age the low acid zinc phosphate separately from the nitrate
Chemical
Calcium nitrate, Ca(NO3)24.H2O _____________ __
236X0. 10
Calcium chloride, 08.012 _________ __
111X0.05
5.6
Zinc nitrate, Z1’1(N0a)z6H2Q__
297><O. 06
17.9
Zinc chloride, 211012 ________ __
___
136X0. 04
Diacetoue alcohol, 05111202 __________________ __
116><0. 10
Water to dissolve
strontium, cadmium or barium to avoid recrystallization
of the ingredients.
An effective spray bath for producing an amorphous 15
coating can be prepared from the following:
Percent
compo 20
sition
23. 6
5. 5
11. 6
35. 8
Total
100.0
Phosphate concentrate:
Mono-ammonium phosphate, NH4H1PO4____-
115><0. 20
Water to dissolve to 46% solution ________________________ __
Total
Units
Percent
compo
sition
Salt concentrate:
or other salt of lithium, beryllium, magnesium, calcium,
Chemical
Units
'
23.0
27.0
50.0
A spray bath was prepared from these ingredients by
making a 2% solution of the salt concentrate and then
A. Zinc salt concentrate:
Mono-ammonium phosphate, NH4H2PO4__ 115><0. 125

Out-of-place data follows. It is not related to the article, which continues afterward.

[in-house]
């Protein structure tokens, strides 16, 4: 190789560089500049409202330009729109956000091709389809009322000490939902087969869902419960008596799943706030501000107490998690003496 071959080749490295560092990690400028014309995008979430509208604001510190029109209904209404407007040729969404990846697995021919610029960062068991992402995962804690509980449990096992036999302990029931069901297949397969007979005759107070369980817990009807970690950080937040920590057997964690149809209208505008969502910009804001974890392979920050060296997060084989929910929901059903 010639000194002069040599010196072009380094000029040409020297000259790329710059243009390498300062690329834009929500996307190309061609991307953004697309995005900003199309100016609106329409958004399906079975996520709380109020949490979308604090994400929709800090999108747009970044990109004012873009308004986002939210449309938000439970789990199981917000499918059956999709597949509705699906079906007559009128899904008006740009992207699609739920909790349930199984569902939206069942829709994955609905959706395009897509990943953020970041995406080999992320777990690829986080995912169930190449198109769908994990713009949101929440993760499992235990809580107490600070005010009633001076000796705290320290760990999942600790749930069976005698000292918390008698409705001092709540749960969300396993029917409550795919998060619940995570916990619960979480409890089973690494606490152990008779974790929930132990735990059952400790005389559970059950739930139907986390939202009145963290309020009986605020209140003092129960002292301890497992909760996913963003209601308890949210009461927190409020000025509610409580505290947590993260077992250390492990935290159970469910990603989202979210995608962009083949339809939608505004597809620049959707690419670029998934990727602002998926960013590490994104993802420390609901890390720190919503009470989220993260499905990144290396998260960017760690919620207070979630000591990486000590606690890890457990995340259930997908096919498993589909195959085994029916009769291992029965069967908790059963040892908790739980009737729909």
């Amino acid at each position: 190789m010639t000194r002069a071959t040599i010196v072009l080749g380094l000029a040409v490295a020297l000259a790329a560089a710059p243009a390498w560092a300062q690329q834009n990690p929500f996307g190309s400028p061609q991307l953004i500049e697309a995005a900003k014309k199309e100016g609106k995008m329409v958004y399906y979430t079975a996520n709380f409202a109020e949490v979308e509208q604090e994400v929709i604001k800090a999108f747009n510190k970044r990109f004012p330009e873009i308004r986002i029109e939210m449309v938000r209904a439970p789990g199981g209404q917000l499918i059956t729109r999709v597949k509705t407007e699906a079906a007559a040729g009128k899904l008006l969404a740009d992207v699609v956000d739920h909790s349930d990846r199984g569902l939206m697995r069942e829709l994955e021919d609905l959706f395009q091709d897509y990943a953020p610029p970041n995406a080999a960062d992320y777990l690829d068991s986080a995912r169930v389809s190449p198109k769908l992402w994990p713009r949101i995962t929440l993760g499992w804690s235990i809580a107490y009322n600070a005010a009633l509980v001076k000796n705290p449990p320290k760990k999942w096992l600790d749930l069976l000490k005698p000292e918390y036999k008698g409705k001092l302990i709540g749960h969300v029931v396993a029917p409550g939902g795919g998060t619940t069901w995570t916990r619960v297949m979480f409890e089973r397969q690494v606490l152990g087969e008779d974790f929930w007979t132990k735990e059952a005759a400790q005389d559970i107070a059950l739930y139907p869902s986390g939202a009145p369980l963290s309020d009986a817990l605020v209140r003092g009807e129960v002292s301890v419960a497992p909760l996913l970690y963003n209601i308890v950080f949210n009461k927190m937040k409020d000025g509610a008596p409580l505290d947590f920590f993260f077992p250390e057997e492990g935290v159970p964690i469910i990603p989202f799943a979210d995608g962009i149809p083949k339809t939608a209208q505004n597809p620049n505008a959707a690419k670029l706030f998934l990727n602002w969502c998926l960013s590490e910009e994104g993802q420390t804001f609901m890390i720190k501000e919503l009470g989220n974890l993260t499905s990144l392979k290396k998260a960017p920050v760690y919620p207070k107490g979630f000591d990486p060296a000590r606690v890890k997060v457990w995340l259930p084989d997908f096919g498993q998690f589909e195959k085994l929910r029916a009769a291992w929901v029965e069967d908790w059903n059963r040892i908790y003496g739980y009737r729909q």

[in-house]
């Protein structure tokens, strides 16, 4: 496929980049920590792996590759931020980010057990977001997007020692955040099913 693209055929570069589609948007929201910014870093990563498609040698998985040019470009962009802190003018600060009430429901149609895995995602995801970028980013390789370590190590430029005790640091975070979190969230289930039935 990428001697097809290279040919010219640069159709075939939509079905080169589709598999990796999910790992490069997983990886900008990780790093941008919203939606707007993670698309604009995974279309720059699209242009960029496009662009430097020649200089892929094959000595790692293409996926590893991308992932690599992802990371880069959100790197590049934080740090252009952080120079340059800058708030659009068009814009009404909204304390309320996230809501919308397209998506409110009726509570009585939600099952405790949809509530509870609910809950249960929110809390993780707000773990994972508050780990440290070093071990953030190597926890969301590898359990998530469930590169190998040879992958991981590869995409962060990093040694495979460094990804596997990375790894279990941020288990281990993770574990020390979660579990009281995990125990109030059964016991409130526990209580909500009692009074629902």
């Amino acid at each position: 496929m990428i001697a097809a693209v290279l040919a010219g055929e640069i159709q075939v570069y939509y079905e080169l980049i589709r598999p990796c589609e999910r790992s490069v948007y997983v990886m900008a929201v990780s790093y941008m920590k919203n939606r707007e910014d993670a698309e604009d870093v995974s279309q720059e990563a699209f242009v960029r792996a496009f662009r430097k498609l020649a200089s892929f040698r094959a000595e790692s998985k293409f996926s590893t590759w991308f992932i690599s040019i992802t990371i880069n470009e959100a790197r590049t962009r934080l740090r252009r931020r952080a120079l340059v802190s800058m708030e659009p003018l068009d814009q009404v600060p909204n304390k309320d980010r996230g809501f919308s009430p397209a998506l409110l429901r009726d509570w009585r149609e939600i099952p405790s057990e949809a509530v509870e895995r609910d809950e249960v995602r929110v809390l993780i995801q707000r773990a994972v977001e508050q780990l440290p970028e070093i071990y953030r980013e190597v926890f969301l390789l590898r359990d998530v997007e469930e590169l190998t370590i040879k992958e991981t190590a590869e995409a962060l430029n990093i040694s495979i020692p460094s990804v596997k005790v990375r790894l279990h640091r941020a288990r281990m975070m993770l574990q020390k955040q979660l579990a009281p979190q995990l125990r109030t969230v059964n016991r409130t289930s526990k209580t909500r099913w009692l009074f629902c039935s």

Zinc dihydrogcn phosphate, ZnHAPOQe
261><0.125
Ammonium chloride, NH4O _
W'ater to dissolve ___________ __
6. 6
46. 4
TotalB. Calcium Nitrate Ca (N03): 41520 ____________ __
236><0. 20
adding the phosphate concentrate in quantity to provide,
14. 4
32. 6
53X0. 125
a 1% solution thereof. This bath had an acid ratio of
25 35 and a total of 25 points with optimum operation being
effected with an acid ratio 30 to 50. Hence, it is desirable
100.0
to make an occasional addition of zinc oxide or zinc dust to
47.2
the operating bath. Arnophous mixed zinc and calcium
phosphate coatings were produced upon work sprayed for
Water to provide 66% calcium nitrate
solution
23. 6